Bloomberg nod is still a prize for candidates

March 27, 2008 7:38:02 PM PDT
When Mayor Michael Bloomberg introduced Barack Obama before an economic speech Thursday, he made it clear he wasn't ready to make an endorsement - a prize all the presidential candidates are seeking. After Bloomberg announced last month that he would not run for president but might put his wealth and support behind another candidate, Obama has mounted what appears to be the most aggressive effort to woo the billionaire.

Aides to the mayor and the Illinois senator said Obama was the first to call after Bloomberg's announcement. He phoned again this week to ask the mayor to introduce him before the speech in Manhattan and to review the text.

Democrat Hillary Rodham Clinton and Republican John McCain both have called since Bloomberg dangled the possibility of an endorsement, but neither has met with the Democrat-turned-Republican-turned-independent mayor. Aides to both New York Sen. Clinton and Bloomberg say she and the mayor are trying to set up a meeting.

After Bloomberg's introduction Thursday, Obama heaped praise on the mayor for his "extraordinary leadership."

"At a time when Washington is divided in old ideological battles, he shows us what can be achieved when we bring people together to seek pragmatic solutions," Obama said.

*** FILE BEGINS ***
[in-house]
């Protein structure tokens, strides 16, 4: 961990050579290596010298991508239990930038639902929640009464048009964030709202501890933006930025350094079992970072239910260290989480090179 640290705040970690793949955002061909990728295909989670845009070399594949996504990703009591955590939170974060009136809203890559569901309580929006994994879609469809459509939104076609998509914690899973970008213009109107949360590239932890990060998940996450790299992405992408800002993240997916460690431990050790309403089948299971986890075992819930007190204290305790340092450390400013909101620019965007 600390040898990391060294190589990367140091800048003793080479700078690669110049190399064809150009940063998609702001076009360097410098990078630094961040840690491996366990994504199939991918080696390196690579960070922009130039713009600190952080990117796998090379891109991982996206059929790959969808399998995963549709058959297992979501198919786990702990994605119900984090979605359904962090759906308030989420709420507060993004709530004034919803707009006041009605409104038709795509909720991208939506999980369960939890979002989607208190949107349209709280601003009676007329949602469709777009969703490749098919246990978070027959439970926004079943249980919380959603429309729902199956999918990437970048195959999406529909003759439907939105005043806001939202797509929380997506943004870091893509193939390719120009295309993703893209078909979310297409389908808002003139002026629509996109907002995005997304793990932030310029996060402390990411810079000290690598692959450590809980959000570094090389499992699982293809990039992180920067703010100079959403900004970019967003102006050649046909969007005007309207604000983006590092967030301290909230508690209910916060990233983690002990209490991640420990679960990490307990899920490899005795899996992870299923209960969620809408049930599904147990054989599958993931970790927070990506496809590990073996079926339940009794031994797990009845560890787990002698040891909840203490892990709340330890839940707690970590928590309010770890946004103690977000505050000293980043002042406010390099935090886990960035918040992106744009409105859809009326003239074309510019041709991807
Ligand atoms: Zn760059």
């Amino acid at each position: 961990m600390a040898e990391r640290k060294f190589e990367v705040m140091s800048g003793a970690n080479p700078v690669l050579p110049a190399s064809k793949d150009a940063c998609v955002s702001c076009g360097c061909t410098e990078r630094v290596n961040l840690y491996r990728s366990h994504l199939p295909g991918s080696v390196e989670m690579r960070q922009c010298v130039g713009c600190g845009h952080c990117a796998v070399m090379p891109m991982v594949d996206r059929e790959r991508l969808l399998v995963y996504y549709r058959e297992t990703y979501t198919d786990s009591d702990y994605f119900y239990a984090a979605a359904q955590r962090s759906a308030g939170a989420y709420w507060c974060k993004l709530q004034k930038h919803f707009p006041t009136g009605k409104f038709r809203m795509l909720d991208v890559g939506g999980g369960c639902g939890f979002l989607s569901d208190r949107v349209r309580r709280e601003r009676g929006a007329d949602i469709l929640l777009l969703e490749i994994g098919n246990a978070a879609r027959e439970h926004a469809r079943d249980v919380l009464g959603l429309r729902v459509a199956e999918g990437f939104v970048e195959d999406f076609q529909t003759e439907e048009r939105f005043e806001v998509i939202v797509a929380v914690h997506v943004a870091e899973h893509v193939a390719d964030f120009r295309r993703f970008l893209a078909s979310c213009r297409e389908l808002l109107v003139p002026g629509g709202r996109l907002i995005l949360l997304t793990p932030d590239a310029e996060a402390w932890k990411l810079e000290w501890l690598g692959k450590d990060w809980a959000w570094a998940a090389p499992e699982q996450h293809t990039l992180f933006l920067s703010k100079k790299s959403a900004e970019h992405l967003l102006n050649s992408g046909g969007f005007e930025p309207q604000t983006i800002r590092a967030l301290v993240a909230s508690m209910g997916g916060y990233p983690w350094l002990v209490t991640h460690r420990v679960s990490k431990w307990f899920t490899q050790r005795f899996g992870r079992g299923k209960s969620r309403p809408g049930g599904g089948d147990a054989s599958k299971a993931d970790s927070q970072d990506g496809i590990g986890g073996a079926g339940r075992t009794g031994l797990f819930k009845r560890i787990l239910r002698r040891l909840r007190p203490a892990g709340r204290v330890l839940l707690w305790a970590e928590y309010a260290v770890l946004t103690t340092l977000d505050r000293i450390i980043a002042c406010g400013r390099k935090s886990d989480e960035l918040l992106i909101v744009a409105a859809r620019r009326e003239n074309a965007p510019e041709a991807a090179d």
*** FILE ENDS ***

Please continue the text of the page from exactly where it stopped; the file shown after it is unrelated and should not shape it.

"Mr. Mayor," he added a moment later, "I share your determination to bring this country together to finally make progress for the American people."

During the speech, Obama highlighted the importance of investor confidence in the market - a priority for Bloomberg - as well as tighter regulations on Wall Street, which Bloomberg has argued against.

Obama said the next president should expand oversight to institutions that borrow from the government, toughen capital requirements for complex financial instruments like mortgage securities and crack down on trading activity that "crosses the line" to market manipulation.

Bloomberg, who worked on Wall Street before he founded a multibillion-dollar financial information company that bears his name, has said America's regulatory atmosphere is already so burdensome that it scares companies into taking business overseas.

In his introduction, Bloomberg predicted that not everyone "will agree with every idea, myself included."

"But it is critical that we know exactly where each candidate stands as we make perhaps the most important decision of our lives next November," he said.

Later Thursday during a radio interview, Obama praised Bloomberg's proposal for tolls in parts of Manhattan to help cut traffic and pollution.

Bloomberg has had less interaction with Clinton and Arizona Sen.

McCain in the past month, but he has known them longer.

McCain, the presumptive Republican presidential nominee, endorsed Bloomberg in 2001 when he ran for mayor as a politically inexperienced businessman - a long shot campaign when it began.

They also are social friends, and Bloomberg held a fundraiser at his Manhattan home for McCain in 2003.

McCain called Bloomberg about a week after the mayor announced he would not run.

Clinton was the last to call.

A Bloomberg endorsement of Clinton might be a long shot. While they have worked well together as mayor and senator, iciness between them has lingered since 2005, when he ran for re-election as a Republican and asked her to endorse him. Instead, she backed his Democratic opponent, who was not expected to win.

But Clinton may have an in with Bloomberg through her husband.

Former President Clinton has become friendly with the mayor in recent years and they have worked together on climate change.


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